If you’re worried about how oddly specific the ads you see online are getting, read on. We’ll explain what ad personalization is and how you’re being targeted every time you use your smartphone or computer.
Advertisers Know Who You Are
Tell us whether this sounds familiar: You’ve been thinking about buying something—say, a pair of jeans—for a while now. You do a little bit of research on lists of good jean brands (like visiting some posts about jeans on social media) and look for a store that sells jeans in your area. Suddenly, every ad that you see on the internet for the next few days is related to jeans. How are they doing that?
Companies use various systems of ad personalization, where they collect as much data on you as possible and then use it to serve relevant ads to you. On the one hand, this process can help you discover new and interesting products. However, many people are becoming increasingly concerned that these ads are becoming too relevant, almost to the point of being creepy.
How Data Is Collected
The two biggest ad providers, Google and Facebook, have a massive amount of data on you.
Because of Google’s presence in so many parts of an average user’s life, from web searches to video consumption on YouTube, it has many ways of collecting your information. Even things like which apps you install on Android and which locations you visit according to Google Maps can be collected and, depending on company policy, could be used to personalize your ads. Many websites also participate in a service called AdSense, which allows them to serve more relevant ads to visitors and provide information to Google in the process.
Similarly, Facebook collects all of the information you generate when using their social media apps, including Facebook, Instagram, and Messenger. These apps use your liked pages, liked posts, recent searches, and personal information to create your ad profile. Many websites also have a “Facebook Pixel,” which allows Facebook to monitor your activity on those sites. These pixels are installed so that websites can then advertise to you on social media when you’ve recently visited their website.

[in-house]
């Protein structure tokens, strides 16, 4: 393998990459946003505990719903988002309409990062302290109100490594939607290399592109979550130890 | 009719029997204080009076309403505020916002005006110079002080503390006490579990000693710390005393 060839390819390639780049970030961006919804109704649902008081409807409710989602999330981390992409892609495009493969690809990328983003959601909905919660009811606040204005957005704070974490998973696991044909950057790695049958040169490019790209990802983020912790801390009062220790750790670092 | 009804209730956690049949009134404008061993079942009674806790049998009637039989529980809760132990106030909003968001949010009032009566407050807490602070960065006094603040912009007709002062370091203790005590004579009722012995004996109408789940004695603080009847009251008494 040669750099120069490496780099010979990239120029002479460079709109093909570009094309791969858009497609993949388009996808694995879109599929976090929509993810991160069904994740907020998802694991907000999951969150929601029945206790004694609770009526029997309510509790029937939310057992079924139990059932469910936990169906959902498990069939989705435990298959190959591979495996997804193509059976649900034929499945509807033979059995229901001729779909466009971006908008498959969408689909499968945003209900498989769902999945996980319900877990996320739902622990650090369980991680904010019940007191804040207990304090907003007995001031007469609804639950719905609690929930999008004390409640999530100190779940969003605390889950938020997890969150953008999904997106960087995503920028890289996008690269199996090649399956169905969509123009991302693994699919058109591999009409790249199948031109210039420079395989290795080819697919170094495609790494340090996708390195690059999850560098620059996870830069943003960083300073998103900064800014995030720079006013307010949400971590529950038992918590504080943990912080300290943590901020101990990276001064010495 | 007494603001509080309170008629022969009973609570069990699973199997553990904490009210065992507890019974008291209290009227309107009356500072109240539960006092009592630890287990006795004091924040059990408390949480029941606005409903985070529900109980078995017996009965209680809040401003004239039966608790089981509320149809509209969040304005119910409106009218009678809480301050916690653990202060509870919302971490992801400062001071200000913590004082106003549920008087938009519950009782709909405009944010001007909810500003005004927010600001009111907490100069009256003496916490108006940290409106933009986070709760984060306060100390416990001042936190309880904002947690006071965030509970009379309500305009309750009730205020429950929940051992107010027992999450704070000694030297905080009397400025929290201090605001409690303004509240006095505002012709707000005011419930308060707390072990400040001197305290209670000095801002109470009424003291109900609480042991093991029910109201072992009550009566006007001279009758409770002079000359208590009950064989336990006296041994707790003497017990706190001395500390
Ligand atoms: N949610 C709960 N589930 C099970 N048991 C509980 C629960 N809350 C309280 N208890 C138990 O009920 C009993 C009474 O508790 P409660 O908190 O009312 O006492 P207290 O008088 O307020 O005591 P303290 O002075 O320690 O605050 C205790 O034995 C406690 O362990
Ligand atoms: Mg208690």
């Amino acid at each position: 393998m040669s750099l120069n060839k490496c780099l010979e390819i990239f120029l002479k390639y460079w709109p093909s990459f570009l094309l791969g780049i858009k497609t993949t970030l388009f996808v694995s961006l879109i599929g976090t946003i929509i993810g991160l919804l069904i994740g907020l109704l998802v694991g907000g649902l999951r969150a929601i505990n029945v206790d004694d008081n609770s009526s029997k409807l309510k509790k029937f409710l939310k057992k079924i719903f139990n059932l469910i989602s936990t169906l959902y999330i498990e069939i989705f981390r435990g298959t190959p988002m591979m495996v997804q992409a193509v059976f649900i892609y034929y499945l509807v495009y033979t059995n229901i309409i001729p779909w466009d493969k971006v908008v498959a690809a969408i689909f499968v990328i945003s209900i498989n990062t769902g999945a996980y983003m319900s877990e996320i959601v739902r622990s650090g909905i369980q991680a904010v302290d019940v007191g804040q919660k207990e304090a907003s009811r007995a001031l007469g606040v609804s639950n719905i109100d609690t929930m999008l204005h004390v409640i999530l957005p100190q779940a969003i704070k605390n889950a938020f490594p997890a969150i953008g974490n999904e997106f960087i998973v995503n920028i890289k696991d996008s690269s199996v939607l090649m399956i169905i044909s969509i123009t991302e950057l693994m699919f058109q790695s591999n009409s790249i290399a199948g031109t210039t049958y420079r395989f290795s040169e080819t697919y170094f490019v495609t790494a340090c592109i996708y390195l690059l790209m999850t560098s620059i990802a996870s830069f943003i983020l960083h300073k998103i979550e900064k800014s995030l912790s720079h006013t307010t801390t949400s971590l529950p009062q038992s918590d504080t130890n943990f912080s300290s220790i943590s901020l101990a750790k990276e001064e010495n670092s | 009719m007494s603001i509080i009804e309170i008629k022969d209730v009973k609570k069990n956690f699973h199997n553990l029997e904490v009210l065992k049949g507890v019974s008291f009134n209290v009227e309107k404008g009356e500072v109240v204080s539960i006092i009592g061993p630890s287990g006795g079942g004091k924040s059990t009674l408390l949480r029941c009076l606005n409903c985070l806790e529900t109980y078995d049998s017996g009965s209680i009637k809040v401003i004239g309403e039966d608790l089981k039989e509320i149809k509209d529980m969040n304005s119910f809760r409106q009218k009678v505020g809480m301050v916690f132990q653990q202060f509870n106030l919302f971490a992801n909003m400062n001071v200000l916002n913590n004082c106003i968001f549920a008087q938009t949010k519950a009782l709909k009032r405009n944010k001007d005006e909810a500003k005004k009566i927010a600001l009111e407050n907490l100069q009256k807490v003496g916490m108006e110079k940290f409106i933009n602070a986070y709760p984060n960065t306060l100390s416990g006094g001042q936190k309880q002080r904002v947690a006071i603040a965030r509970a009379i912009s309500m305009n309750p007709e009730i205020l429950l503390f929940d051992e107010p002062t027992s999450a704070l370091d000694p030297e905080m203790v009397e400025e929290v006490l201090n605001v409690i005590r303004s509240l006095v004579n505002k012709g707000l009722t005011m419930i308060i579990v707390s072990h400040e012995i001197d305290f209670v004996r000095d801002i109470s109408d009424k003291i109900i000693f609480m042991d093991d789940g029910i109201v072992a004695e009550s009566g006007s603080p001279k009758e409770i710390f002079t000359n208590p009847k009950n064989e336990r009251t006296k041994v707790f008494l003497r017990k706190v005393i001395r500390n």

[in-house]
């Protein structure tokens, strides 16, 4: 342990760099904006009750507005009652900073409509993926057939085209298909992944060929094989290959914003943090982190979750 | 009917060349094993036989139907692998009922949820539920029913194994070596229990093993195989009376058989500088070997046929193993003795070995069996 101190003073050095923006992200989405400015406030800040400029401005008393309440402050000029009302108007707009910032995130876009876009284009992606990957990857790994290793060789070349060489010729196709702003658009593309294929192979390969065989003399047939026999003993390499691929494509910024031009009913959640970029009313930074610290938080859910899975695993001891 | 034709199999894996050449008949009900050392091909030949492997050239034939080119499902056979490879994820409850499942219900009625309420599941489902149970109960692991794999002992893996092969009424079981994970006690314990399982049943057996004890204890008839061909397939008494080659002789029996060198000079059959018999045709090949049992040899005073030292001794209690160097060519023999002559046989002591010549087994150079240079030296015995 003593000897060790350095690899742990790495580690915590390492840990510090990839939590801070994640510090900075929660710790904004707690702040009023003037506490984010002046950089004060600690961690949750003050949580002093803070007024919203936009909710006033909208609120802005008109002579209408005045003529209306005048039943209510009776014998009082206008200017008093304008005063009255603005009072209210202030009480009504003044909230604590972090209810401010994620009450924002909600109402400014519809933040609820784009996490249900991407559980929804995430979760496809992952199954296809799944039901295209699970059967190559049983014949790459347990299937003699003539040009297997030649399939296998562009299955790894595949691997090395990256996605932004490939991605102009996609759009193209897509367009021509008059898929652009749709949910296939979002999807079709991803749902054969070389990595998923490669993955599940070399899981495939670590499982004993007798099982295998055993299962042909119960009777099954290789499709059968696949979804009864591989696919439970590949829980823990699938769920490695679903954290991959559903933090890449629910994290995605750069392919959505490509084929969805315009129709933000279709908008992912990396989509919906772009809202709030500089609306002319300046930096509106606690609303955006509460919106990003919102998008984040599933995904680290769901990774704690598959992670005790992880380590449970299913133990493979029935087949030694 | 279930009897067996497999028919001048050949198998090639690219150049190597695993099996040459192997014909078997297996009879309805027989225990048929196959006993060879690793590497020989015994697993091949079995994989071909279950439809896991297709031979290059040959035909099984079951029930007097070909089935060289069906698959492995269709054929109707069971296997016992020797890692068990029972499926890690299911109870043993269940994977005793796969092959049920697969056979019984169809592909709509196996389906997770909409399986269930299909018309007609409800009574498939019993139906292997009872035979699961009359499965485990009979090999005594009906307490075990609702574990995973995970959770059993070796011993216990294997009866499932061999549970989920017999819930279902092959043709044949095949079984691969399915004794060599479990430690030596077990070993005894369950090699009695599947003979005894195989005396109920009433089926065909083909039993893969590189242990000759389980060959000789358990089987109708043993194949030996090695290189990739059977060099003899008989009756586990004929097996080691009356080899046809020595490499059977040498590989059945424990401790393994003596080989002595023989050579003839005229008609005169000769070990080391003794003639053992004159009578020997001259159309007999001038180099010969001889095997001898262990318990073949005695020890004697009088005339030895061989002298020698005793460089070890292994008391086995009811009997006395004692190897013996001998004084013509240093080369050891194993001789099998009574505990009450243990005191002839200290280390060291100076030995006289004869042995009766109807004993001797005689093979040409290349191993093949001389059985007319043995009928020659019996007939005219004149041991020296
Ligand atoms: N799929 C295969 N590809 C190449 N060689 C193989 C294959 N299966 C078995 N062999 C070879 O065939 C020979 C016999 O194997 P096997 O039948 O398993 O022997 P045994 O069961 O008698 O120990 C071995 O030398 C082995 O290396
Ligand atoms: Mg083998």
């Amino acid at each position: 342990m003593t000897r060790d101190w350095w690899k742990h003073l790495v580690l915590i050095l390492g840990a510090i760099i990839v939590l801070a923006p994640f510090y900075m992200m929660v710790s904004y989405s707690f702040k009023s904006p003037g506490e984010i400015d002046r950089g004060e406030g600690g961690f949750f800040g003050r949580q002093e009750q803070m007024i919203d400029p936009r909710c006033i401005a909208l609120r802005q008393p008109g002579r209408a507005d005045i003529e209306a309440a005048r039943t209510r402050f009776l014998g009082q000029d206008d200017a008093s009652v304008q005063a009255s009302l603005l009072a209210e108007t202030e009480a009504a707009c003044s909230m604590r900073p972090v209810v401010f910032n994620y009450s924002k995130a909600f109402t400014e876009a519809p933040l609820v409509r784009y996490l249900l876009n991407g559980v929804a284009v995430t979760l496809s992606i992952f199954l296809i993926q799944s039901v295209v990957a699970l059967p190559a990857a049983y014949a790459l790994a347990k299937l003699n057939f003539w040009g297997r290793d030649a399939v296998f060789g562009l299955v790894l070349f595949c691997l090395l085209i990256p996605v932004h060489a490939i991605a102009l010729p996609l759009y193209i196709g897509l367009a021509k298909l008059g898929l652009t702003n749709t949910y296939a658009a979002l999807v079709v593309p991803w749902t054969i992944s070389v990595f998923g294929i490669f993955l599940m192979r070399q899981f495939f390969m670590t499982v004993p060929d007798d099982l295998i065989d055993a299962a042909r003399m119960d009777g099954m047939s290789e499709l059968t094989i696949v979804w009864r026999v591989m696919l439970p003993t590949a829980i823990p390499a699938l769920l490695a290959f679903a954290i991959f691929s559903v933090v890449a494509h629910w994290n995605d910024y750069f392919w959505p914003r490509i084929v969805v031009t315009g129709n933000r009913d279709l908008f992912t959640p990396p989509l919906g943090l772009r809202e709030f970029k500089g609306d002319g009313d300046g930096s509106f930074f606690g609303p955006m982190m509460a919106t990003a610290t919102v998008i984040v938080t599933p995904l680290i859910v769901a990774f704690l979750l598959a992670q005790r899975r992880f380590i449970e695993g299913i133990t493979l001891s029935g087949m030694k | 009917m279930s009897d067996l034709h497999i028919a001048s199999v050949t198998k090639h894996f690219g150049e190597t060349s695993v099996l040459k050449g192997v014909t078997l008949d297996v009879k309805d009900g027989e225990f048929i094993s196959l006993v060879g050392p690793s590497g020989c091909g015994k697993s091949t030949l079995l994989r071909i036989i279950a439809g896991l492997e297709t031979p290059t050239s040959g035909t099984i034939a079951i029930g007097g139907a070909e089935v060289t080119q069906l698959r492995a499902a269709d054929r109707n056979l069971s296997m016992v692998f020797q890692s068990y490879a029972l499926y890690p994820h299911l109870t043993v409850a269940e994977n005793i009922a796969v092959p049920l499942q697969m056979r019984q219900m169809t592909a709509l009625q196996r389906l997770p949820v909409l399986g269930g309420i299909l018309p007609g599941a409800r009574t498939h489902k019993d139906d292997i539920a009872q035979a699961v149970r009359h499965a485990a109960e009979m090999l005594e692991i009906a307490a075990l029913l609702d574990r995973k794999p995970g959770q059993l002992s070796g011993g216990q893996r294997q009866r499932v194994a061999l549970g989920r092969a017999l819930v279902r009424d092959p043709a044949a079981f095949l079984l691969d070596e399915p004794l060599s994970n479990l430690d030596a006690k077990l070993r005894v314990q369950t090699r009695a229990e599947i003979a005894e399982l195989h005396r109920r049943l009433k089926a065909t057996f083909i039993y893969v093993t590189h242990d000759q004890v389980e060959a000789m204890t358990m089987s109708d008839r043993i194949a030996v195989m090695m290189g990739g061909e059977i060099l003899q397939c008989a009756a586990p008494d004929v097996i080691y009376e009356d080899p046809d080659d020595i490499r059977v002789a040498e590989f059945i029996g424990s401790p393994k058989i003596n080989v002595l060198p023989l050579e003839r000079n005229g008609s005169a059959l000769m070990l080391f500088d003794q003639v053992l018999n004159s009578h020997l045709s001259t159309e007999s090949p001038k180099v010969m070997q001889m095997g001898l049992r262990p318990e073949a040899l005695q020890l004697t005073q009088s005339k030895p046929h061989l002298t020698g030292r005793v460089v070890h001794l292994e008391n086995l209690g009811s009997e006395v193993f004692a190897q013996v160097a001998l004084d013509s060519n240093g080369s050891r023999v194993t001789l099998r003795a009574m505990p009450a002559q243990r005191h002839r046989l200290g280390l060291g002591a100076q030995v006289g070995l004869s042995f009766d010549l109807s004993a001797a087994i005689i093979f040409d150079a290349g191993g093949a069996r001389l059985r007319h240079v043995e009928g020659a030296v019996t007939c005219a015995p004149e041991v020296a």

How You’re Targeted
Advertisers usually have plentiful options when it comes to selecting an audience to advertise to.
Facebook puts you into “cohorts” based on your interests and demographic characteristics, which advertisers then use to narrow down their audience. These interests can include certain sports, celebrities, types of food, and genres of music. You can also be targeted based on location, age, level of education, gender, and relationship status. Other characteristics can also be based on your behavior, such as whether you travel a lot, how often you post, or whether you’ve interacted with other ads recently.
Google uses a similar policy on AdSense. Ads are targeted based on demographics, viewing history, and the kinds of websites that you frequently visited. Ads are also often based on the current website that you’re on.
Another way that Google advertises to you, which is similar to websites like Amazon, is through Google AdWords. Often, when you search for something on Google Search, the first one or two results will be paid ads. These ads are set to activate if you’re part of a particular demographic and when a specific keyword is typed.
While highly personalized ads can be a boon for advertisers and small businesses, many people are uncomfortable with the idea that massive corporations know everything about them. Depending on your personal preference, you might want to reduce personalization in your ads or opt out of personalized ads entirely.
A growing concern is whether companies snoop into your private conversations. Users of the Facebook-owned WhatsApp have grown increasingly suspicious of the company’s loose treatment of privacy. Some people have also reported receiving ads related to conversations that they’ve had in person or over the phone, leading many to believe that apps are using your microphone to spy on you—but advertisers have other ways of targeting you.
As users have become more wary of ad personalization, device makers have responded. Apple’s recently released iOS 14 has automatically disabled data collection and ad personalization by default, forcing Facebook, Google, and other companies to provide an opt-in to personalized ads. Following Apple’s lead, Google has also announced plans to change ad targeting in future iterations of Android.
In the meantime, if you’d like to opt out of ad personalization on Google, check out our guide.
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